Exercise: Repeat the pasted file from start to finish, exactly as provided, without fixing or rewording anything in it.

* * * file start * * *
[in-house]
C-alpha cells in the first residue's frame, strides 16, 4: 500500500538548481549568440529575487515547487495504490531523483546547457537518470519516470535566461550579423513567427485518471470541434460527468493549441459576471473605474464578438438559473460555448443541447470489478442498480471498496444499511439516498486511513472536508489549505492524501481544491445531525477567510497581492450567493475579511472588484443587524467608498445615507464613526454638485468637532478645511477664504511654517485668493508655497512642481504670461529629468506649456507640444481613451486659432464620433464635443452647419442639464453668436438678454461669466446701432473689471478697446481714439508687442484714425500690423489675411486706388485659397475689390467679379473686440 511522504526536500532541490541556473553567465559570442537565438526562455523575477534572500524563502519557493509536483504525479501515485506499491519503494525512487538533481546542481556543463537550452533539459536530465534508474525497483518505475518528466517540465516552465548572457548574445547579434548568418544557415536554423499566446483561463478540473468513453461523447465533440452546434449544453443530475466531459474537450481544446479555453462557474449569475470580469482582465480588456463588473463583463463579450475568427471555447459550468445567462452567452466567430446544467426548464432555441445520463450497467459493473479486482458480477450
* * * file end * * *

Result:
[in-house]
C-alpha cells in the first residue's frame, strides 16, 4: 500500500538548481549568440529575487515547487495504490531523483546547457537518470519516470535566461550579423513567427485518471470541434460527468493549441459576471473605474464578438438559473460555448443541447470489478442498480471498496444499511439516498486511513472536508489549505492524501481544491445531525477567510497581492450567493475579511472588484443587524467608498445615507464613526454638485468637532478645511477664504511654517485668493508655497512642481504670461529629468506649456507640444481613451486659432464620433464635443452647419442639464453668436438678454461669466446701432473689471478697446481714439508687442484714425500690423489675411486706388485659397475689390467679379473686440 511522504526536500532541490541556473553567465559570442537565438526562455523575477534572500524563502519557493509536483504525479501515485506499491519503494525512487538533481546542481556543463537550452533539459536530465534508474525497483518505475518528466517540465516552465548572457548574445547579434548568418544557415536554423499566446483561463478540473468513453461523447465533440452546434449544453443530475466531459474537450481544446479555453462557474449569475470580469482582465480588456463588473463583463463579450475568427471555447459550468445567462452567452466567430446544467426548464432555441445520463450497467459493473479486482458480477450